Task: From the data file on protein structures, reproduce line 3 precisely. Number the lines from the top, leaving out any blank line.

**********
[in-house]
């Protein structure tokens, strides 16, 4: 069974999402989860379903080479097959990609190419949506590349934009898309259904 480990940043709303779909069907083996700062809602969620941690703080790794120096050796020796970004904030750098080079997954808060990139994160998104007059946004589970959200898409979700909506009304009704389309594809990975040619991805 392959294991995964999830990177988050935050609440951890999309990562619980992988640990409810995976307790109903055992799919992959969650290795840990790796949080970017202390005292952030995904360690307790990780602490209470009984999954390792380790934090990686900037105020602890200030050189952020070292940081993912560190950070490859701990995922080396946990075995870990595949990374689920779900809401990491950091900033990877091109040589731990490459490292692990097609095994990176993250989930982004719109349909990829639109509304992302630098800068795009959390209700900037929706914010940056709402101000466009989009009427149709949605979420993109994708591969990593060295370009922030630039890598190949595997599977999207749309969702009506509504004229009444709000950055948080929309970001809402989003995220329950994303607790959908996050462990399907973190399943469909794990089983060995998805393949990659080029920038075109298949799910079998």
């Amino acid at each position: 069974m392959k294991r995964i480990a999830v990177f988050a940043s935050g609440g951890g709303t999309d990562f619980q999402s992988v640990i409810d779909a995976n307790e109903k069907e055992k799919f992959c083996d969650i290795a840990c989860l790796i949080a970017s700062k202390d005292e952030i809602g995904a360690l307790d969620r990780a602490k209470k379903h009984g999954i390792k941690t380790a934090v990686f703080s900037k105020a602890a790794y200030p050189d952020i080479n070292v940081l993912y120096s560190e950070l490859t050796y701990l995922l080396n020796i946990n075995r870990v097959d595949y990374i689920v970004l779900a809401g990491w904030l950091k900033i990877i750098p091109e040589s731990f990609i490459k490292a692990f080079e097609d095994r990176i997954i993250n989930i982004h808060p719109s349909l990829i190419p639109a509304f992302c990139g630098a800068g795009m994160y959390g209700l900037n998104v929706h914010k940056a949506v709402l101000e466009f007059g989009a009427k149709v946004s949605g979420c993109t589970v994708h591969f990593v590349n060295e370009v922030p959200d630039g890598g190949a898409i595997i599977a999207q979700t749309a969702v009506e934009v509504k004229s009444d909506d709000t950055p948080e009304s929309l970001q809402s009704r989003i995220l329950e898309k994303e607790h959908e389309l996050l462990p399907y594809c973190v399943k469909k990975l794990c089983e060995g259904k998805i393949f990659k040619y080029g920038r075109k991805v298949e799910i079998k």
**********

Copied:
């Amino acid at each position: 069974m392959k294991r995964i480990a999830v990177f988050a940043s935050g609440g951890g709303t999309d990562f619980q999402s992988v640990i409810d779909a995976n307790e109903k069907e055992k799919f992959c083996d969650i290795a840990c989860l790796i949080a970017s700062k202390d005292e952030i809602g995904a360690l307790d969620r990780a602490k209470k379903h009984g999954i390792k941690t380790a934090v990686f703080s900037k105020a602890a790794y200030p050189d952020i080479n070292v940081l993912y120096s560190e950070l490859t050796y701990l995922l080396n020796i946990n075995r870990v097959d595949y990374i689920v970004l779900a809401g990491w904030l950091k900033i990877i750098p091109e040589s731990f990609i490459k490292a692990f080079e097609d095994r990176i997954i993250n989930i982004h808060p719109s349909l990829i190419p639109a509304f992302c990139g630098a800068g795009m994160y959390g209700l900037n998104v929706h914010k940056a949506v709402l101000e466009f007059g989009a009427k149709v946004s949605g979420c993109t589970v994708h591969f990593v590349n060295e370009v922030p959200d630039g890598g190949a898409i595997i599977a999207q979700t749309a969702v009506e934009v509504k004229s009444d909506d709000t950055p948080e009304s929309l970001q809402s009704r989003i995220l329950e898309k994303e607790h959908e389309l996050l462990p399907y594809c973190v399943k469909k990975l794990c089983e060995g259904k998805i393949f990659k040619y080029g920038r075109k991805v298949e799910i079998k």